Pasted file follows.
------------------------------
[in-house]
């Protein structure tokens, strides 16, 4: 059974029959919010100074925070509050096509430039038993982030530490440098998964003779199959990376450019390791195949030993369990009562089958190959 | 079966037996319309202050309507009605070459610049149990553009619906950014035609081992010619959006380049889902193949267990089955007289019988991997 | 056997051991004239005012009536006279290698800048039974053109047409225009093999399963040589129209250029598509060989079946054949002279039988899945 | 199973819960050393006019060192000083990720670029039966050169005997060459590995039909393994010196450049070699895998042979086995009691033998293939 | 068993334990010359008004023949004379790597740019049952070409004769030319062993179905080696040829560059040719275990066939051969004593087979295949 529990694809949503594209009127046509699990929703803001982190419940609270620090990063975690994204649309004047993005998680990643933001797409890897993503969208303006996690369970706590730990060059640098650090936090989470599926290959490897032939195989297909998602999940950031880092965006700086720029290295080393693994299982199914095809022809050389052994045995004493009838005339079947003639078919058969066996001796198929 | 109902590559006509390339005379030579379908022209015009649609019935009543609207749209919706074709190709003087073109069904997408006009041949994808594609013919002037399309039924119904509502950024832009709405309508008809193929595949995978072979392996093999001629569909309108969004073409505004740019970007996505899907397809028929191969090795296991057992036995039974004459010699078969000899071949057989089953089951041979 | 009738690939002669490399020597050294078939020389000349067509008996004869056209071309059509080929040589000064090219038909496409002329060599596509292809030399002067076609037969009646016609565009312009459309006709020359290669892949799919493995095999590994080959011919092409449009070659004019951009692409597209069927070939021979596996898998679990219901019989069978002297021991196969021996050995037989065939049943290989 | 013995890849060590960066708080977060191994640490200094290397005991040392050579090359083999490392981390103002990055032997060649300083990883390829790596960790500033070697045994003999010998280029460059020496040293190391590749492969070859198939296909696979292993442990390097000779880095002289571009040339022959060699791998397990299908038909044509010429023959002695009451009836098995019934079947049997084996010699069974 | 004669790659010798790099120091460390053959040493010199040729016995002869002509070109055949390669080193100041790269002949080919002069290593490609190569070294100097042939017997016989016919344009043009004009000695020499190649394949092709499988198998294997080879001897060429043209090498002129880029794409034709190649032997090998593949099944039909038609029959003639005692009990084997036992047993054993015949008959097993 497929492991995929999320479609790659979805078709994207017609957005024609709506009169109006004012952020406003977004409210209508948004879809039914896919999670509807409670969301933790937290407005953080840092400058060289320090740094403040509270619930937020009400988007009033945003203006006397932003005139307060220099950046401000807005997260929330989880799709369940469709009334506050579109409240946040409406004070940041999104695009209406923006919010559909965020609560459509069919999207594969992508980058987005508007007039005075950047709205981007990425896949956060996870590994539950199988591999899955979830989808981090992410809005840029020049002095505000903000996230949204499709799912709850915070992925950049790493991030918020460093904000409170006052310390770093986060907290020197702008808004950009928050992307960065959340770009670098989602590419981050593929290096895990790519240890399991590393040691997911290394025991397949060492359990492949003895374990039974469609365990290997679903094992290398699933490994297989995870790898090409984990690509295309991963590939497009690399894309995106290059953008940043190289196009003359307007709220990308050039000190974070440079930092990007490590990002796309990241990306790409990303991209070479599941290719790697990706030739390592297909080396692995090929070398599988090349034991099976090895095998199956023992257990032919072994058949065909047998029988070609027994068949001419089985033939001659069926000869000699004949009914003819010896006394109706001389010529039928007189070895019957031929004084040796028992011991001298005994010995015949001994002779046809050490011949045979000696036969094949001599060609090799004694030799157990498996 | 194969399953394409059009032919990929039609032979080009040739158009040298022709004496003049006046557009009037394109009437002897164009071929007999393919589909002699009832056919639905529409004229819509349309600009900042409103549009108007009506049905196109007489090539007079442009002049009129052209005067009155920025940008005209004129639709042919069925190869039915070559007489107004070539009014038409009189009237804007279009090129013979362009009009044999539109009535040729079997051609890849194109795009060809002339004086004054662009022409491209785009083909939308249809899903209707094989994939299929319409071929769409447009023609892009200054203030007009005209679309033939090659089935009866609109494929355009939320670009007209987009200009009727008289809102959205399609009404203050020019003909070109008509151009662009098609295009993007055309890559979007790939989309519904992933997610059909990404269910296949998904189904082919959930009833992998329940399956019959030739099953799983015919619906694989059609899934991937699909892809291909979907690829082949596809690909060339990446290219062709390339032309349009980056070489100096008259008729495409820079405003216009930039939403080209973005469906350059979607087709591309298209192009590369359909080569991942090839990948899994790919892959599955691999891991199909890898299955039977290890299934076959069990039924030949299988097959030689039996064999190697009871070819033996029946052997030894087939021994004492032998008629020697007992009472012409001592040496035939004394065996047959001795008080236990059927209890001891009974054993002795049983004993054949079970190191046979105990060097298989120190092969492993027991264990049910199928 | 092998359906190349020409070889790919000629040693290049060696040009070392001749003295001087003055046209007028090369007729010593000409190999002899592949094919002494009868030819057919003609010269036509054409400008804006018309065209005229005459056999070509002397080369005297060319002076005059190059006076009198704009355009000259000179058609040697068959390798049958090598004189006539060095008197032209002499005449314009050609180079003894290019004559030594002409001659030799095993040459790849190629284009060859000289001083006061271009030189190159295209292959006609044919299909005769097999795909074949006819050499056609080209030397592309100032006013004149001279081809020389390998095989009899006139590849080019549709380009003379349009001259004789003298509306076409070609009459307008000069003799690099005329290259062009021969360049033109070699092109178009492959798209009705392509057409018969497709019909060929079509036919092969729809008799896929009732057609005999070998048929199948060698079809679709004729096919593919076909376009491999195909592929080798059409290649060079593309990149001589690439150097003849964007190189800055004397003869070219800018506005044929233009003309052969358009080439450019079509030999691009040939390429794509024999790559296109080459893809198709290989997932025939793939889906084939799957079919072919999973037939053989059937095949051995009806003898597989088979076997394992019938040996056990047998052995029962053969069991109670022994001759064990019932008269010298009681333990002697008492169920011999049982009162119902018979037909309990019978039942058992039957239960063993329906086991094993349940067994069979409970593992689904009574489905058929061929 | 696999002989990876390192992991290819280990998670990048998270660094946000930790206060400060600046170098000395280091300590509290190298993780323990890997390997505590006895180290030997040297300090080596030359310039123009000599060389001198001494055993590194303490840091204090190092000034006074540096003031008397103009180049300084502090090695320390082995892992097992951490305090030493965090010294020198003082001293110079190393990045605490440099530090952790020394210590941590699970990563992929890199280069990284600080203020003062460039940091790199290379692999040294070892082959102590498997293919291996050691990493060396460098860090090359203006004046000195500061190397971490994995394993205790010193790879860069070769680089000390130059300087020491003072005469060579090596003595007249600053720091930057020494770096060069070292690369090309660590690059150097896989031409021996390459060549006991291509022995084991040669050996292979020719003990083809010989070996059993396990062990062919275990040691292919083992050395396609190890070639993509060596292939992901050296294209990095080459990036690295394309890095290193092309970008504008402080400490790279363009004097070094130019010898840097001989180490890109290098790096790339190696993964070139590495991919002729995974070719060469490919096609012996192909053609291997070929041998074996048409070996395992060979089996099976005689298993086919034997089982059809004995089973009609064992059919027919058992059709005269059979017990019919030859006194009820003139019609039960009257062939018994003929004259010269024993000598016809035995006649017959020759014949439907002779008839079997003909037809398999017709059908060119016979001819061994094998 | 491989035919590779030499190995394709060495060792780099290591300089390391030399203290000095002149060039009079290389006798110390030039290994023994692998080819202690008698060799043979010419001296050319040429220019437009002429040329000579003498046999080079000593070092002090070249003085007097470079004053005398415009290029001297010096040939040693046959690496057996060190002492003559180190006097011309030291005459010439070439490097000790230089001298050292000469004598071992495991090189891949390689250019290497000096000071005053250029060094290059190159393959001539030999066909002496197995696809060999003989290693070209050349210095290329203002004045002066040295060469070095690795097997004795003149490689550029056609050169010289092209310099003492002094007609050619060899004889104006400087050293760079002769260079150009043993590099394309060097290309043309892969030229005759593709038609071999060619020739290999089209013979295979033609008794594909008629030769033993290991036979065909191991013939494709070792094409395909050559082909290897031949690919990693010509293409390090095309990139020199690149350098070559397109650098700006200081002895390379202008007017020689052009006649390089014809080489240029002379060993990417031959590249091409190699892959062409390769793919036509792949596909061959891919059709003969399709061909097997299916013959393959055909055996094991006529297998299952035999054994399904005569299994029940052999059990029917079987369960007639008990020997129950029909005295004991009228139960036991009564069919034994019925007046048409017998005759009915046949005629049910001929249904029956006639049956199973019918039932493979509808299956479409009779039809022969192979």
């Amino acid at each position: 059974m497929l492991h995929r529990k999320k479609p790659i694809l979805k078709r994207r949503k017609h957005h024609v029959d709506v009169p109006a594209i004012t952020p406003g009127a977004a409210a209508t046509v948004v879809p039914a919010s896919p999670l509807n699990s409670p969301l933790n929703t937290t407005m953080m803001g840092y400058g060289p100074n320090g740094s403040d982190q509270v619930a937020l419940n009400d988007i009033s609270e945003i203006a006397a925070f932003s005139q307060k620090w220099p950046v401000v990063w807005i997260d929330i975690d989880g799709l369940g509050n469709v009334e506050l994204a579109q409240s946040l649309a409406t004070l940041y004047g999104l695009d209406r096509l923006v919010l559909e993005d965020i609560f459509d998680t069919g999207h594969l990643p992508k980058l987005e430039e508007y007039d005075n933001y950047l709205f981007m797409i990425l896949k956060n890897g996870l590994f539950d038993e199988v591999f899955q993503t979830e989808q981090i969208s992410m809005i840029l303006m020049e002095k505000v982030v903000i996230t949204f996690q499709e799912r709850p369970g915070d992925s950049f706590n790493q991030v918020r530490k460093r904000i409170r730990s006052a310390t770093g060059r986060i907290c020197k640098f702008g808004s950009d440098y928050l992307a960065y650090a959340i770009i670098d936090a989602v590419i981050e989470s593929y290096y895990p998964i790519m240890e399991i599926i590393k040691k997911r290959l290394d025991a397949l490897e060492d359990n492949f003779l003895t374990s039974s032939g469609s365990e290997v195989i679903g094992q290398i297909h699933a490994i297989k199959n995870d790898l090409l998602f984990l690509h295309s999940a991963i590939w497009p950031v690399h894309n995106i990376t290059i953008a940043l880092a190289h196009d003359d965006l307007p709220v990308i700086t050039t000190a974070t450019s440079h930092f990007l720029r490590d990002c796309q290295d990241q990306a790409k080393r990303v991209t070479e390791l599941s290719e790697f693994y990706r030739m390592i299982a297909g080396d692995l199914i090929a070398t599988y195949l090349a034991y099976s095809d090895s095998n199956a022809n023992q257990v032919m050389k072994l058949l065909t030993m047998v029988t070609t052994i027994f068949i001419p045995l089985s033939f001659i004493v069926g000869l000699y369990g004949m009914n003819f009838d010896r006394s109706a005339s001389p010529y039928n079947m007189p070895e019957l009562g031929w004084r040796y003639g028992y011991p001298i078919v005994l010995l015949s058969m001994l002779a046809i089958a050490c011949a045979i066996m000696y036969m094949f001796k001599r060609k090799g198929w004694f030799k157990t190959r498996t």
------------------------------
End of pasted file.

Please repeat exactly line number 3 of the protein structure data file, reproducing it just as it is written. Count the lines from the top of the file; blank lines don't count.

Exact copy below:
């Amino acid at each position: 059974m497929l492991h995929r529990k999320k479609p790659i694809l979805k078709r994207r949503k017609h957005h024609v029959d709506v009169p109006a594209i004012t952020p406003g009127a977004a409210a209508t046509v948004v879809p039914a919010s896919p999670l509807n699990s409670p969301l933790n929703t937290t407005m953080m803001g840092y400058g060289p100074n320090g740094s403040d982190q509270v619930a937020l419940n009400d988007i009033s609270e945003i203006a006397a925070f932003s005139q307060k620090w220099p950046v401000v990063w807005i997260d929330i975690d989880g799709l369940g509050n469709v009334e506050l994204a579109q409240s946040l649309a409406t004070l940041y004047g999104l695009d209406r096509l923006v919010l559909e993005d965020i609560f459509d998680t069919g999207h594969l990643p992508k980058l987005e430039e508007y007039d005075n933001y950047l709205f981007m797409i990425l896949k956060n890897g996870l590994f539950d038993e199988v591999f899955q993503t979830e989808q981090i969208s992410m809005i840029l303006m020049e002095k505000v982030v903000i996230t949204f996690q499709e799912r709850p369970g915070d992925s950049f706590n790493q991030v918020r530490k460093r904000i409170r730990s006052a310390t770093g060059r986060i907290c020197k640098f702008g808004s950009d440098y928050l992307a960065y650090a959340i770009i670098d936090a989602v590419i981050e989470s593929y290096y895990p998964i790519m240890e399991i599926i590393k040691k997911r290959l290394d025991a397949l490897e060492d359990n492949f003779l003895t374990s039974s032939g469609s365990e290997v195989i679903g094992q290398i297909h699933a490994i297989k199959n995870d790898l090409l998602f984990l690509h295309s999940a991963i590939w497009p950031v690399h894309n995106i990376t290059i953008a940043l880092a190289h196009d003359d965006l307007p709220v990308i700086t050039t000190a974070t450019s440079h930092f990007l720029r490590d990002c796309q290295d990241q990306a790409k080393r990303v991209t070479e390791l599941s290719e790697f693994y990706r030739m390592i299982a297909g080396d692995l199914i090929a070398t599988y195949l090349a034991y099976s095809d090895s095998n199956a022809n023992q257990v032919m050389k072994l058949l065909t030993m047998v029988t070609t052994i027994f068949i001419p045995l089985s033939f001659i004493v069926g000869l000699y369990g004949m009914n003819f009838d010896r006394s109706a005339s001389p010529y039928n079947m007189p070895e019957l009562g031929w004084r040796y003639g028992y011991p001298i078919v005994l010995l015949s058969m001994l002779a046809i089958a050490c011949a045979i066996m000696y036969m094949f001796k001599r060609k090799g198929w004694f030799k157990t190959r498996t």